Theatre Professor Harry Parker ’80 was awarded this spring with the Elston Brooks Lifetime Achievement Award from the Live Theatre League of Tarrant County. The award is given to an individual who has dedicated their work to the advancement of live theatre and has made a significant contribution to the area’s live theatre.
Parker said he is incredibly flattered.
“The League is filled with all of the professional theatre producers from our community, and I so appreciate them and respect all that they do,” he said.
Parker joined the TCU faculty in 2003 where he served as chair of the theatre department until 2021. He received the Chancellor’s Award for Distinguished Achievement as a Creative Teacher and Scholar in 2013 and has directed numerous shows at TCU, as well as in the community for Stage West, Amphibian Stage Productions, Jubilee Theatre, Lyric Stage and Circle Theatre.
“One of the great advantages of teaching theatre at TCU, or studying theatre at TCU, is that we are located in one of the most vibrant and active professional theatre markets in the country: Dallas-Fort Worth,” Parker said. “This is a huge advantage for faculty members like me who have the opportunity to create professional theatre productions – by directing, acting, designing, choreographing, etc. – without having to travel across the country. This enables us to continue teaching full time and in person at TCU.”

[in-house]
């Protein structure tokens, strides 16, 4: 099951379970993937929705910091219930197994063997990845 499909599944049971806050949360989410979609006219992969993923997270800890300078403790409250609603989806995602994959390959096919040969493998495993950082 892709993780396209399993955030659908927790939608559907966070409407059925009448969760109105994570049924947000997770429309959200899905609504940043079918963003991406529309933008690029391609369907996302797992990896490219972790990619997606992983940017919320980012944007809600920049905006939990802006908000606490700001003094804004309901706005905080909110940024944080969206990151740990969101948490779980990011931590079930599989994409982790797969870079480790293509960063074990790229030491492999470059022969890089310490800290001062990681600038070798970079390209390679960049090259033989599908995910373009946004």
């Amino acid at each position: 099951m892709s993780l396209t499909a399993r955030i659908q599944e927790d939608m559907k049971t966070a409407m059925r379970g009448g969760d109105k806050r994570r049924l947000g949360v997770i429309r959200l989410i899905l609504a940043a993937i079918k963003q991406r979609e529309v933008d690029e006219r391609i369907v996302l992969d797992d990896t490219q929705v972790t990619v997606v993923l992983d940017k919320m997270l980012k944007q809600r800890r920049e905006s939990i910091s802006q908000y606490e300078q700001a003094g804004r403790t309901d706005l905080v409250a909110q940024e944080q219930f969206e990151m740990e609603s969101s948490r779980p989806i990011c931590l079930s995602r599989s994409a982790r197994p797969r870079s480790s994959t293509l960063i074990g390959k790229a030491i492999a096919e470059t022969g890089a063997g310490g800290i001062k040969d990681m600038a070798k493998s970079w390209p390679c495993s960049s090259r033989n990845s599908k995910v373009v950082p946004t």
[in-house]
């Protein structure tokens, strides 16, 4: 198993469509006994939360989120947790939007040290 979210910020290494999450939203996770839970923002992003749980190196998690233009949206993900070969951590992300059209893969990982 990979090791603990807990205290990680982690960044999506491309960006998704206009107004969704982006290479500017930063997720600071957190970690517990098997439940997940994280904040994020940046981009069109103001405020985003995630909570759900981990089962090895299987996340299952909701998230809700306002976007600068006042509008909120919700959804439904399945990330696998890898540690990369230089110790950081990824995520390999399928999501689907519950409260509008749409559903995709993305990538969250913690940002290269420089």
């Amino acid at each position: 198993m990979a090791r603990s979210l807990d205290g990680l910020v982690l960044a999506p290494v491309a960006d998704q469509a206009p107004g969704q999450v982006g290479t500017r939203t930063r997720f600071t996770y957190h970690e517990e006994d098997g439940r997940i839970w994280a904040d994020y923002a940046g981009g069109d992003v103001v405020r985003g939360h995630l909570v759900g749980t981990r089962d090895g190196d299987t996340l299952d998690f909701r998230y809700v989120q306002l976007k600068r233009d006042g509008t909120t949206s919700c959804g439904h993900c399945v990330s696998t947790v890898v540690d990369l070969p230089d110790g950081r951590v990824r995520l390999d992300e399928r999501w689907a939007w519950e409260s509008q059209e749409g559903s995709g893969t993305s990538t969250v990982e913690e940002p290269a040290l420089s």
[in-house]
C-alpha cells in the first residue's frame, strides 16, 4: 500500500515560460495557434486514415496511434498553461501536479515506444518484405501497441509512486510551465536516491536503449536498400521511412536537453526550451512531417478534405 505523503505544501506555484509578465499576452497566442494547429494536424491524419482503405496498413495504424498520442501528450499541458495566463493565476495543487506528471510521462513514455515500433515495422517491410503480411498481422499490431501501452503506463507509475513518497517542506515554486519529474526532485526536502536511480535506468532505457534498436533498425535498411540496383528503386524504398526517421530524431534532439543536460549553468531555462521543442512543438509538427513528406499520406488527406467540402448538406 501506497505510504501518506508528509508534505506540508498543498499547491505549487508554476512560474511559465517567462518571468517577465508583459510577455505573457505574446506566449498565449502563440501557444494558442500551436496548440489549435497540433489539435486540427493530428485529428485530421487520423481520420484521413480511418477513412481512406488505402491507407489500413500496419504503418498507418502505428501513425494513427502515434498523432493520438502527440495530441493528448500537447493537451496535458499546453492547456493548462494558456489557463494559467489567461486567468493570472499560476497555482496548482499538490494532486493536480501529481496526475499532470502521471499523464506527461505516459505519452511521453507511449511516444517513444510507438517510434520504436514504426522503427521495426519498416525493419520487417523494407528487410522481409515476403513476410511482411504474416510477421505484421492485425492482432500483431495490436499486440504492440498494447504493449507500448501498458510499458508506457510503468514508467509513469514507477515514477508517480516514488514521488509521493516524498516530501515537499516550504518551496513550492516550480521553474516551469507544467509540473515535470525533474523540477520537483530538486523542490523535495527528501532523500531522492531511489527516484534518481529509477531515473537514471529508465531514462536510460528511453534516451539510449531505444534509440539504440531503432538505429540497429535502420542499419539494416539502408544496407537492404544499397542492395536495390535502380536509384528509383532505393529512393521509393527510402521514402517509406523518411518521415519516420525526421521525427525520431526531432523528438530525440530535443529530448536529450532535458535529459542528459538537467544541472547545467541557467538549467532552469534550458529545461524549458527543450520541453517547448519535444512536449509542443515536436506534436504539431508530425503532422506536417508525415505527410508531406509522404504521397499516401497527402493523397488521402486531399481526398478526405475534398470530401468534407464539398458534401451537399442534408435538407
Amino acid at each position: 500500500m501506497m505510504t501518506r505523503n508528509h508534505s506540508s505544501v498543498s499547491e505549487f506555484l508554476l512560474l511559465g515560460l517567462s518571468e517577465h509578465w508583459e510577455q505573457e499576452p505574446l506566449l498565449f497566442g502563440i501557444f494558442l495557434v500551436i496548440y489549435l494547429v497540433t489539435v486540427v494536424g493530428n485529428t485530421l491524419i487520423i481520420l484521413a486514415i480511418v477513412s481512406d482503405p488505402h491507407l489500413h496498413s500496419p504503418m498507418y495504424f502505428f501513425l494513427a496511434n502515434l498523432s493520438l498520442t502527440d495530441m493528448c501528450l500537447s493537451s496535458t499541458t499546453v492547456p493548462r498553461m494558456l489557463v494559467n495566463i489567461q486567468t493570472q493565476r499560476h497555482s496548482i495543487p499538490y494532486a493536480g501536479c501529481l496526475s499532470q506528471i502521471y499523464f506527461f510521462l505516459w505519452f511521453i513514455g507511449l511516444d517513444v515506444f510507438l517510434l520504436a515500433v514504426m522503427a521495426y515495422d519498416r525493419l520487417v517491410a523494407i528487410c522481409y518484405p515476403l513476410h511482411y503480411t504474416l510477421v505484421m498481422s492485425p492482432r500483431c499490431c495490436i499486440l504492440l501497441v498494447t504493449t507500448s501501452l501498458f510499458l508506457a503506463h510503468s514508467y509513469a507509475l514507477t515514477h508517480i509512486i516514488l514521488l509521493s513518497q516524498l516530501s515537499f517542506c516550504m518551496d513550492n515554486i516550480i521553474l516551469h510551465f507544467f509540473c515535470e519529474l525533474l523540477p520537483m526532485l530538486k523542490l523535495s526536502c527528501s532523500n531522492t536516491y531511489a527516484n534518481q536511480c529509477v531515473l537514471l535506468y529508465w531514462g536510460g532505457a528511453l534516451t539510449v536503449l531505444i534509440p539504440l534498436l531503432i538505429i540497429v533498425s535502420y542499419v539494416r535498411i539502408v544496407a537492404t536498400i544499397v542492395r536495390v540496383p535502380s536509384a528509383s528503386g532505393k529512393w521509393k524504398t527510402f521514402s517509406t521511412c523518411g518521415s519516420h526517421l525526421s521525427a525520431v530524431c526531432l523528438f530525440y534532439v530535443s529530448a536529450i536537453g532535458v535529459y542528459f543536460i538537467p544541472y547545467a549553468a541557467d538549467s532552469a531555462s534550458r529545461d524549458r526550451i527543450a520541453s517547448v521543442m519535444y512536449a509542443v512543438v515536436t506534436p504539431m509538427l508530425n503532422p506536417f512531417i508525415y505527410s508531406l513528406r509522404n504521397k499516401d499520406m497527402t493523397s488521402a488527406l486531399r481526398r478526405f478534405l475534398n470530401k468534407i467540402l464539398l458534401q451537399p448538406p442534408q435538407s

Parker has hosted a weekly KTCU radio show called “Curtain Up!” featuring songs from musical theatre and was the founding managing director of the Trinity Shakespeare Festival, which was hosted at TCU for 10 years. Next for TCU, he is scheduled to direct The Mystery of Edwin Drood in 2023. He is also scheduled to direct The Play that Goes Wrong in a joint production for Stage West in Fort Worth and Water Tower Theatre in Addison.
Being able to work in the community benefits his work at TCU, he explained, and vice versa.
“As is the case with all scholars, my teaching on campus feeds my professional creative work and makes it stronger,” Parker said. “Likewise, my outside professional creative work fuels my teaching and improves it constantly.”